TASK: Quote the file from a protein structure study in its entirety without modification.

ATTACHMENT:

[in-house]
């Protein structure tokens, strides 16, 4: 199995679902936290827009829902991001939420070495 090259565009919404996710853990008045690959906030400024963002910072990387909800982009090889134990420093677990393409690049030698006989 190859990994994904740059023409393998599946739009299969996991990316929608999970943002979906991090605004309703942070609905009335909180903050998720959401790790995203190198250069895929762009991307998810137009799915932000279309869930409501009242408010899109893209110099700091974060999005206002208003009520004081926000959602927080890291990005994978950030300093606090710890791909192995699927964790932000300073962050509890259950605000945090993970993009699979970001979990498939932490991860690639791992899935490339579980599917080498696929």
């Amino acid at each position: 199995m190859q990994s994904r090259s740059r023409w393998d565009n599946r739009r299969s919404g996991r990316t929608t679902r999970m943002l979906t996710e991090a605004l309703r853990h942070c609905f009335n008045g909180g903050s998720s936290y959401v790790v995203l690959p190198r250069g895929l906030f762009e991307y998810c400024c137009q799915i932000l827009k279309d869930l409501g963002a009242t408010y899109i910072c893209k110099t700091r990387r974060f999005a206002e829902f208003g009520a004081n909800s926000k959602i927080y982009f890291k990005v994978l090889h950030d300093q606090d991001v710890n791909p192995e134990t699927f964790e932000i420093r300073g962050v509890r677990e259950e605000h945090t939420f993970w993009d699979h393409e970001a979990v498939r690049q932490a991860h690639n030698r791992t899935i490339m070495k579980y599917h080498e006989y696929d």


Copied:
[in-house]
């Protein structure tokens, strides 16, 4: 199995679902936290827009829902991001939420070495 090259565009919404996710853990008045690959906030400024963002910072990387909800982009090889134990420093677990393409690049030698006989 190859990994994904740059023409393998599946739009299969996991990316929608999970943002979906991090605004309703942070609905009335909180903050998720959401790790995203190198250069895929762009991307998810137009799915932000279309869930409501009242408010899109893209110099700091974060999005206002208003009520004081926000959602927080890291990005994978950030300093606090710890791909192995699927964790932000300073962050509890259950605000945090993970993009699979970001979990498939932490991860690639791992899935490339579980599917080498696929």
């Amino acid at each position: 199995m190859q990994s994904r090259s740059r023409w393998d565009n599946r739009r299969s919404g996991r990316t929608t679902r999970m943002l979906t996710e991090a605004l309703r853990h942070c609905f009335n008045g909180g903050s998720s936290y959401v790790v995203l690959p190198r250069g895929l906030f762009e991307y998810c400024c137009q799915i932000l827009k279309d869930l409501g963002a009242t408010y899109i910072c893209k110099t700091r990387r974060f999005a206002e829902f208003g009520a004081n909800s926000k959602i927080y982009f890291k990005v994978l090889h950030d300093q606090d991001v710890n791909p192995e134990t699927f964790e932000i420093r300073g962050v509890r677990e259950e605000h945090t939420f993970w993009d699979h393409e970001a979990v498939r690049q932490a991860h690639n030698r791992t899935i490339m070495k579980y599917h080498e006989y696929d």